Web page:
Fragments & Fences

I am inspired by nature’s patterns and stories- the veins of a leaf; the cycles of moths and the plants they eat; and the character of a place, its climate and tone, as reflected in the indigenous plants. Half of this body of work was done in my home of Leavenworth Washington where it is dry, sunny, and somewhat alpine, with plants that survive well through 100 degree summers and snowy winters. The other half of the work was completed in Bellwald, Switzerland – a tiny town on an alp at 5,000 feet near the eastern-most end of the Rhone valley – where I was the artist-in- residence for two months. The forests in Bellwald were lush, and the alp meadows were so thick with flowers and grasshoppers that the volume was deafening.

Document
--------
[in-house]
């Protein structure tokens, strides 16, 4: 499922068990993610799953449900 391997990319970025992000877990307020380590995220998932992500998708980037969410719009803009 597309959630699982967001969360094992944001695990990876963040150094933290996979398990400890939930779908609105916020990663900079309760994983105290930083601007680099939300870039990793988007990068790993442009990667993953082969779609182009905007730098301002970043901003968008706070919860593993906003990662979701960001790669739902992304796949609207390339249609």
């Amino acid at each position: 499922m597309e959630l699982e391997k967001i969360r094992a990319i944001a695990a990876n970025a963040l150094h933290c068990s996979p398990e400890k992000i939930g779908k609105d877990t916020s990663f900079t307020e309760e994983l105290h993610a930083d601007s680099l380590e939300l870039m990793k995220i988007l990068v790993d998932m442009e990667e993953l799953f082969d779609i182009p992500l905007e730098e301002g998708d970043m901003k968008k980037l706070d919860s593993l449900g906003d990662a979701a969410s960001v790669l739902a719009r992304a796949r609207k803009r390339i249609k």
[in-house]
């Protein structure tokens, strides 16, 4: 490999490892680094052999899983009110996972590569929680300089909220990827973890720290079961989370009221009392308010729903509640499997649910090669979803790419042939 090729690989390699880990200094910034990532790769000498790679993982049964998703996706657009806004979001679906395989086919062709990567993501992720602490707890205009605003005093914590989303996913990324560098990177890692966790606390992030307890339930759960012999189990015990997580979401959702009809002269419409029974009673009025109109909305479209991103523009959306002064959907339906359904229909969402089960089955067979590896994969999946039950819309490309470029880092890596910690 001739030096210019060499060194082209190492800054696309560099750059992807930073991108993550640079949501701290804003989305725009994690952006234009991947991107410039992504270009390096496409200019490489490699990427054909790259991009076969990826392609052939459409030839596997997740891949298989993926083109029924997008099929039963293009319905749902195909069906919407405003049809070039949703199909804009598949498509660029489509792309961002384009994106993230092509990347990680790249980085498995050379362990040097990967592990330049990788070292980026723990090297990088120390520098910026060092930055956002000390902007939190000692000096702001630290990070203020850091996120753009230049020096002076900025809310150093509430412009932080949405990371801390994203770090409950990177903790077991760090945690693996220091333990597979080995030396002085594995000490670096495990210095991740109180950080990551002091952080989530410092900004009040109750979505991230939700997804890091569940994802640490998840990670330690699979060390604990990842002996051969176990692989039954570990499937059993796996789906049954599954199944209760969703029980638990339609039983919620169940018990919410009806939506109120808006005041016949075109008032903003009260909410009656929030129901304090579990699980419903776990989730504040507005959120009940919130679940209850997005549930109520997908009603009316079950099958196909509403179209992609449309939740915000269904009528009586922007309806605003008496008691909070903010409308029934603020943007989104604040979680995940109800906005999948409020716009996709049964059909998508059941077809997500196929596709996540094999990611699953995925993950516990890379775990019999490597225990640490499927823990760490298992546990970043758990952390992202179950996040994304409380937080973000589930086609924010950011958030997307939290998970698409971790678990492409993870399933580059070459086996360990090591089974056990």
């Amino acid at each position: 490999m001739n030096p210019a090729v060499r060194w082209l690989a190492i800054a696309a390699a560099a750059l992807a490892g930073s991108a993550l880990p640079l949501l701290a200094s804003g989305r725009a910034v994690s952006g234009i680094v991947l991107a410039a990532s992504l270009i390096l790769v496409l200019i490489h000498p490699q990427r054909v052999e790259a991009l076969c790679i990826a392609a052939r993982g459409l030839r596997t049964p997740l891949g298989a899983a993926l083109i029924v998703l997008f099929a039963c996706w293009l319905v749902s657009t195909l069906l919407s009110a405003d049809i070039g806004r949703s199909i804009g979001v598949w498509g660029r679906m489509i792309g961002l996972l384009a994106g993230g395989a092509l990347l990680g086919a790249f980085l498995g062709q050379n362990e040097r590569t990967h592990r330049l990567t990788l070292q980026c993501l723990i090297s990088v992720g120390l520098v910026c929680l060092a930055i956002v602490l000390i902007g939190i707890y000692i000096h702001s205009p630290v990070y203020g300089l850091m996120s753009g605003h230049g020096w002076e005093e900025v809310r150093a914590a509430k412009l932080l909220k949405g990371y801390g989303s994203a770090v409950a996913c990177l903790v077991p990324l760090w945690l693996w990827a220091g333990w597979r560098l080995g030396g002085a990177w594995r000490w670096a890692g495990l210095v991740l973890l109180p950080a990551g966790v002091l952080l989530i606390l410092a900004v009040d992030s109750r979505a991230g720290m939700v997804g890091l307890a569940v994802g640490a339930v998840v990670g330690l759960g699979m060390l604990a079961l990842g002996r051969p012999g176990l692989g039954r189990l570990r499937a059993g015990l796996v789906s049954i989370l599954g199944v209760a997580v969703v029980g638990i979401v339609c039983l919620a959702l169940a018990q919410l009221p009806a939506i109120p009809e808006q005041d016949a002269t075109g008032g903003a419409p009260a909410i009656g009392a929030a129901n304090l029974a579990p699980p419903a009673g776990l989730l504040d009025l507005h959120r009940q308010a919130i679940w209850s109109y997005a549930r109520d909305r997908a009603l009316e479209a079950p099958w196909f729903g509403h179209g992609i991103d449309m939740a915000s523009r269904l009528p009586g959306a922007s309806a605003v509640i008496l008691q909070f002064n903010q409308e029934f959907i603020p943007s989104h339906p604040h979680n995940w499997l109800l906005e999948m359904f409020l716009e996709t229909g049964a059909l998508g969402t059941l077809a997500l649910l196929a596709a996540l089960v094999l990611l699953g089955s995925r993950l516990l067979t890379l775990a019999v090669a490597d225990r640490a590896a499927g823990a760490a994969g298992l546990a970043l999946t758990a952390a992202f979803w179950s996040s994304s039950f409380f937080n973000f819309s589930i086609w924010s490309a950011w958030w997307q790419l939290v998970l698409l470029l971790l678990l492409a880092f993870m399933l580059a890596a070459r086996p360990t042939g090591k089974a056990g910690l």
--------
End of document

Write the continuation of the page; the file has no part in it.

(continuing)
I began drawing plants during an informal study of botany and geological history, and I developed my understanding of line, value, and composition by drawing the natural world. For me, plants are a vehicle for exploring the ephemeral and fleeting. They get eaten by bugs, torn by the wind, and shrivel up and die. Their structure is a paradox, both infinitely simple and complex, like the whorls of seeds in a sunflower. Everywhere I go the plants tell a story, for example Leavenworth is home to a few endemic plants (species that are found nowhere else) because the area was sheltered from the last ice age. The plants I found in Bellwald told a more personal story. Throughout my childhood I visited my mother’s family in Switzerland. The alps and the plants there returned me to memories of playing with cousins, getting nettle burns, and making alp-herb tea.